The Great Plain
Consisting of the following official wine regions:
Kunság | Csongrád | Hajós-Baja
The Great Plain is mostly characterized by enterprises aimed at mass production. However, the success of "Winemaker of the Year 2007" János Frittmann, is helping to lead to a revaluation of this huge region that was previously written off by fine wine lovers for its association with bulk, sub-standard table-wine.
The "Great Plain" has a lot going for it in fact, and is home to diverse indigenous varieties, especially regarding whites which dominate in all three districts, taking up three-quarters of the share in the Kunság. Look out for spicy Cserszegi fűszeres, Zala gyöngye, Kunleány and Kövidinka, besides the traditional Arany sárfehér and Ezerjó. The latter pair are also used for sparkling wine due to their high acidity and juiciness. In terms of reds, Kékfrankos is the most prevalent in all three districts, though you'll also find considerable Zweigelt, Kadarka, and French varieties, especially Cabernet Franc and Cabernet Sauvignon. The red wines are usually fresh and have lower acid and tannin content than those in higher areas.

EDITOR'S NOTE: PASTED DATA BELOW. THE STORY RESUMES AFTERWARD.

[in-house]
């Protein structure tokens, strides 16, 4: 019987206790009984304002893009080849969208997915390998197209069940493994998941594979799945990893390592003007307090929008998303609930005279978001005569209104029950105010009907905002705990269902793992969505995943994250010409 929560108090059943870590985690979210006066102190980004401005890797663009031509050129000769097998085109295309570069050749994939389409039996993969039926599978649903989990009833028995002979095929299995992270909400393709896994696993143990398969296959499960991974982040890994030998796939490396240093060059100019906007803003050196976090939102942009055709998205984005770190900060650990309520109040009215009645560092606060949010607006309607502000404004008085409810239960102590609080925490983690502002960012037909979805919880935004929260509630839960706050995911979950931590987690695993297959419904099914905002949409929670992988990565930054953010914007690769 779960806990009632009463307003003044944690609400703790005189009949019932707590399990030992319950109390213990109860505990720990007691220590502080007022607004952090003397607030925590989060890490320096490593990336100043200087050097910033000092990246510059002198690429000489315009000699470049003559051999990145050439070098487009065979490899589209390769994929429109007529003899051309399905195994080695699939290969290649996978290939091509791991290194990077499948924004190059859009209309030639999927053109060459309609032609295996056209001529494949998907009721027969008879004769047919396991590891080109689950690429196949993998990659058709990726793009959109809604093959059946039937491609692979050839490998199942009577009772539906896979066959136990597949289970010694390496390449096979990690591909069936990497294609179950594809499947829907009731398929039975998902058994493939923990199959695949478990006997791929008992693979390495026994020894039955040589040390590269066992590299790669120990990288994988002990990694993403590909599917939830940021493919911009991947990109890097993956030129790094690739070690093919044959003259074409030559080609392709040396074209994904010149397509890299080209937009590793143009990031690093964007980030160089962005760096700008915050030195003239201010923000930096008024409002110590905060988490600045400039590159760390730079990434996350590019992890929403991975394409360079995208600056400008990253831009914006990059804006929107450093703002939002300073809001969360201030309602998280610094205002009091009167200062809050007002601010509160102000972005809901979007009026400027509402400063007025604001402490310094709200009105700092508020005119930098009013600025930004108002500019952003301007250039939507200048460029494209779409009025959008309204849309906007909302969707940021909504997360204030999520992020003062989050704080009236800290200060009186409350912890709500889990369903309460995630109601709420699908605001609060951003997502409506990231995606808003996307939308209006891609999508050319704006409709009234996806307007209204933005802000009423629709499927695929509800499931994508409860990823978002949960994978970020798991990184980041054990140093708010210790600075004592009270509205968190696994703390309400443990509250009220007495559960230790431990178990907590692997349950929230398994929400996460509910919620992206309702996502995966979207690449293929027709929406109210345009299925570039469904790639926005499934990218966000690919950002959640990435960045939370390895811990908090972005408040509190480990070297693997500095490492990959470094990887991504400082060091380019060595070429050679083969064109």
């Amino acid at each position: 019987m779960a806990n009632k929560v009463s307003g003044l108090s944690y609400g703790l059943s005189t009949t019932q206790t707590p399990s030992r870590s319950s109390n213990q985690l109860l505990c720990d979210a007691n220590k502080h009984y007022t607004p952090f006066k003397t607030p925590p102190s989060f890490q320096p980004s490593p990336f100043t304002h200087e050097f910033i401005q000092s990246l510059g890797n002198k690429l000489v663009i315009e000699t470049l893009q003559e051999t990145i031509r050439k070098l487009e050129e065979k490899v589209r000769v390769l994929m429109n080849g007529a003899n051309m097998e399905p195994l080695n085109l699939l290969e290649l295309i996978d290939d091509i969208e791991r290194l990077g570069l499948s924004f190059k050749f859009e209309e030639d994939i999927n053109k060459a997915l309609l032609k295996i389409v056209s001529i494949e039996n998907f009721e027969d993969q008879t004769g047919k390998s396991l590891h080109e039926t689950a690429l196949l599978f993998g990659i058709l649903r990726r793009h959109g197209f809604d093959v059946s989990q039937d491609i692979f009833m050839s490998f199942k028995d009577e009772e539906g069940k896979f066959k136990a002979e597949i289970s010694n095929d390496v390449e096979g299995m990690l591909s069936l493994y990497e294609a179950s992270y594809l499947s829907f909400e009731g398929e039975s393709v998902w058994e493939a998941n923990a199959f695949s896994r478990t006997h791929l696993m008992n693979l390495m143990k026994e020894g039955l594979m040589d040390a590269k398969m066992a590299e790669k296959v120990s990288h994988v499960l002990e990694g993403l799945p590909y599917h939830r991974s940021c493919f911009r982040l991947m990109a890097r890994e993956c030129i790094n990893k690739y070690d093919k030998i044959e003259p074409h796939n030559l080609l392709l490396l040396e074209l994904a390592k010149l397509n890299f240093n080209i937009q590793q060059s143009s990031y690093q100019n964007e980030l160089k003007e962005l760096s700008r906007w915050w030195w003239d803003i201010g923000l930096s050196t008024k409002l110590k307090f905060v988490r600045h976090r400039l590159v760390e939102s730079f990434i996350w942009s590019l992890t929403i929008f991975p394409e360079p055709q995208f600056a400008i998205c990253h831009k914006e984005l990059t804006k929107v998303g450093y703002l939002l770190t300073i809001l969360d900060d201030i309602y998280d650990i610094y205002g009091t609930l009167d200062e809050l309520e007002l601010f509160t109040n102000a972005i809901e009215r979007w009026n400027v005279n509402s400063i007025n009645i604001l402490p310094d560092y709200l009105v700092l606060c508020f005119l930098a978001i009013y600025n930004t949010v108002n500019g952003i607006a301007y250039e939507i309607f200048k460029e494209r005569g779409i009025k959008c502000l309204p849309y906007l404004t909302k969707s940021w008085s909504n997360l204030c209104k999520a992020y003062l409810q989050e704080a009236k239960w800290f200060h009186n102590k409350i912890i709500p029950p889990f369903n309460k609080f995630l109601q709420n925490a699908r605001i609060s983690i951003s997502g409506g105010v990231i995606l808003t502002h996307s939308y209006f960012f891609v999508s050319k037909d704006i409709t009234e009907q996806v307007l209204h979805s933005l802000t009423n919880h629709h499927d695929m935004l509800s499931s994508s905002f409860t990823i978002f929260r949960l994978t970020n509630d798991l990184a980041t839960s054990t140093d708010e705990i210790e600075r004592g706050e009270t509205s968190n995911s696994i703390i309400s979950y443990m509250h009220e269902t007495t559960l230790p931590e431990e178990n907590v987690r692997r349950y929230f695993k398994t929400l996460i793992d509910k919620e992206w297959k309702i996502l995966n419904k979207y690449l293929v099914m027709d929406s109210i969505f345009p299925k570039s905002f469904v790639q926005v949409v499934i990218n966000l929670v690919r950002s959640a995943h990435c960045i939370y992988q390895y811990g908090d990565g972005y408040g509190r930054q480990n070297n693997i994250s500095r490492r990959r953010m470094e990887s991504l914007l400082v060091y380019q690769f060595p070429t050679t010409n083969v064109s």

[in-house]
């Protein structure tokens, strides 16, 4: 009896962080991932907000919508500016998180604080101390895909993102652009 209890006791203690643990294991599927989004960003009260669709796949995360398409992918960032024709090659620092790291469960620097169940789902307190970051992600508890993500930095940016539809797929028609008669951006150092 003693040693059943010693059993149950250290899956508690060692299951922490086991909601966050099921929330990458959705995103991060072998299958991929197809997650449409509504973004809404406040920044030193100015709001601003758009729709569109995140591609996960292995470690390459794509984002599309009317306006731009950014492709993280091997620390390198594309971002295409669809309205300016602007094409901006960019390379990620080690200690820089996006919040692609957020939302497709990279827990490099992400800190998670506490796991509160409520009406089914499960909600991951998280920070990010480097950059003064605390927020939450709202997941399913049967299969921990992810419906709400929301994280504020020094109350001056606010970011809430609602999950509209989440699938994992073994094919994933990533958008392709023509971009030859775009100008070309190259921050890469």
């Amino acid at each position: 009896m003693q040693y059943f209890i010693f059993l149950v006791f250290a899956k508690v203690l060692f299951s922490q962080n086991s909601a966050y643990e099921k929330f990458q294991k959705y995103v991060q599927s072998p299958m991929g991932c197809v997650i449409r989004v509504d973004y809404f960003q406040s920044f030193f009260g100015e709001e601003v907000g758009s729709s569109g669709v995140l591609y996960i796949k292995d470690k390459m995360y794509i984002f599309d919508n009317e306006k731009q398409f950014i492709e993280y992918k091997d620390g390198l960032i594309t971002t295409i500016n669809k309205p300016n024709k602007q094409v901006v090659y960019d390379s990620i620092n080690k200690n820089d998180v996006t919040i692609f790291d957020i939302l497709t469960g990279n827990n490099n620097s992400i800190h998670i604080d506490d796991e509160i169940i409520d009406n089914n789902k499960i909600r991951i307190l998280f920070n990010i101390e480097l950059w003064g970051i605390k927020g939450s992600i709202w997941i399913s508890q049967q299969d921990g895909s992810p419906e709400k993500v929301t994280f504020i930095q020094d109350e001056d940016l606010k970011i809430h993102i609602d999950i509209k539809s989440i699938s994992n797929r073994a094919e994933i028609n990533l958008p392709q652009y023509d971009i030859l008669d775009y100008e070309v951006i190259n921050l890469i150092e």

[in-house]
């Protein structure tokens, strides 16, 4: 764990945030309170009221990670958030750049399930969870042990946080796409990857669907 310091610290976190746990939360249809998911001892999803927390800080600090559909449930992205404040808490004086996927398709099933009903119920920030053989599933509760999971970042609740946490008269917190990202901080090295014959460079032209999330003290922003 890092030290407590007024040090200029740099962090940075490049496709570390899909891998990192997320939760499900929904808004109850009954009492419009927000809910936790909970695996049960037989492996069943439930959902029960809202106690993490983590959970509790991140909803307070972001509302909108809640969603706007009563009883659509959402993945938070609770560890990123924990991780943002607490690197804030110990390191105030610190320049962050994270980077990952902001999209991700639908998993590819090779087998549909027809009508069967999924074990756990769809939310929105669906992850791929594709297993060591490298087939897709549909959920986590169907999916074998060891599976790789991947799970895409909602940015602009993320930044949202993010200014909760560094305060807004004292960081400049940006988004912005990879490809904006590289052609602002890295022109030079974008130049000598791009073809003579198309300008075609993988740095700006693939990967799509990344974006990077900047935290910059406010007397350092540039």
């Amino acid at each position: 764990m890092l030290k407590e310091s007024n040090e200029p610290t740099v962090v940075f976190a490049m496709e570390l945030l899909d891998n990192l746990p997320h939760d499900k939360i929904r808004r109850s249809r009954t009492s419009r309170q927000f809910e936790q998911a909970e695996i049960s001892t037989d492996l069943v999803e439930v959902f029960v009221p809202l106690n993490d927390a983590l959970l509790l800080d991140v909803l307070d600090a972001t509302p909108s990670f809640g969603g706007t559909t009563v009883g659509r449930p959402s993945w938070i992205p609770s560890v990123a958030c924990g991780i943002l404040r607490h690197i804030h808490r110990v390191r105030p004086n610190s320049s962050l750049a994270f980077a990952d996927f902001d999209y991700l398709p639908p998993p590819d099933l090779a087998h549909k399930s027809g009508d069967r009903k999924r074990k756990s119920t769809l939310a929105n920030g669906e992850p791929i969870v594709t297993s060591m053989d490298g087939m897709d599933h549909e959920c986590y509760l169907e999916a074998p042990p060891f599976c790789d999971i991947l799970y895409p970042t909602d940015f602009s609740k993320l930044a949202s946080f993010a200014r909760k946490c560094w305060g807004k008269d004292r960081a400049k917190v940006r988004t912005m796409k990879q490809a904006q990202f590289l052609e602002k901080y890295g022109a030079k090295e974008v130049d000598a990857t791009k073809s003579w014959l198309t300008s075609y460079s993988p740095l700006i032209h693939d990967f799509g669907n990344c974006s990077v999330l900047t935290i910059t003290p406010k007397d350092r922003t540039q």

The climate of Hungary's largest wine region is rather extreme, hence the widespread use of sturdy and frost resistant varieties. Summers are warm and dry, with lots of sunshine. Winters are cold and dry, whilst spring and autumn frosts are not rare. The soil in Kunság is mainly limy sand of Danubian origin deposited on field and meadow soil, varying sometimes with loess in Csongrád. In Hajós-Baja loess is the basic type, that is interspersed with meadow clay covered with sand, which makes it closer to the conditions in Szekszárd than to its partner regions.